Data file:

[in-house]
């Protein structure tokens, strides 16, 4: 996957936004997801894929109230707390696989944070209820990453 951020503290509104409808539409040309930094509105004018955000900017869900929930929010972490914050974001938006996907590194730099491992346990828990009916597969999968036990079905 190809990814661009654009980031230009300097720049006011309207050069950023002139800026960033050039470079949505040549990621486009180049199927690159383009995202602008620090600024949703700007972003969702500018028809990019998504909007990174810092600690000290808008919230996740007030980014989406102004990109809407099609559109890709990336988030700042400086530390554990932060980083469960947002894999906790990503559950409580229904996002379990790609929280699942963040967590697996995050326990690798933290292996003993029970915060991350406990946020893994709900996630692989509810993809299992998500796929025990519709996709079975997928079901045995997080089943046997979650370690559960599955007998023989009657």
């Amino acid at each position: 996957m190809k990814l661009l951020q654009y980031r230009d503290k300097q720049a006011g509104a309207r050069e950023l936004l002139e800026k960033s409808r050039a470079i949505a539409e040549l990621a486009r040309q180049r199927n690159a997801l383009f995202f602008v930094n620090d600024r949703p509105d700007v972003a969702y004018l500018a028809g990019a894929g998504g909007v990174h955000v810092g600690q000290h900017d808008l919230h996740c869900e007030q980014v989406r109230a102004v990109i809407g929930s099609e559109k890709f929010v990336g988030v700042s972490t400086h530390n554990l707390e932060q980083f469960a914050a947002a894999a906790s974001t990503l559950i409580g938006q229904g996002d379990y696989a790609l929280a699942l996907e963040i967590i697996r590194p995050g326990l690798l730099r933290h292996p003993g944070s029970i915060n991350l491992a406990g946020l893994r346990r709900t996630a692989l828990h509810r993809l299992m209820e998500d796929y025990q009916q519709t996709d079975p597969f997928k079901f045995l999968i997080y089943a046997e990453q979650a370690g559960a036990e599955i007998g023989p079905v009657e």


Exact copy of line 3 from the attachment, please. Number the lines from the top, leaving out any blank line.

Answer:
């Amino acid at each position: 996957m190809k990814l661009l951020q654009y980031r230009d503290k300097q720049a006011g509104a309207r050069e950023l936004l002139e800026k960033s409808r050039a470079i949505a539409e040549l990621a486009r040309q180049r199927n690159a997801l383009f995202f602008v930094n620090d600024r949703p509105d700007v972003a969702y004018l500018a028809g990019a894929g998504g909007v990174h955000v810092g600690q000290h900017d808008l919230h996740c869900e007030q980014v989406r109230a102004v990109i809407g929930s099609e559109k890709f929010v990336g988030v700042s972490t400086h530390n554990l707390e932060q980083f469960a914050a947002a894999a906790s974001t990503l559950i409580g938006q229904g996002d379990y696989a790609l929280a699942l996907e963040i967590i697996r590194p995050g326990l690798l730099r933290h292996p003993g944070s029970i915060n991350l491992a406990g946020l893994r346990r709900t996630a692989l828990h509810r993809l299992m209820e998500d796929y025990q009916q519709t996709d079975p597969f997928k079901f045995l999968i997080y089943a046997e990453q979650a370690g559960a036990e599955i007998g023989p079905v009657e």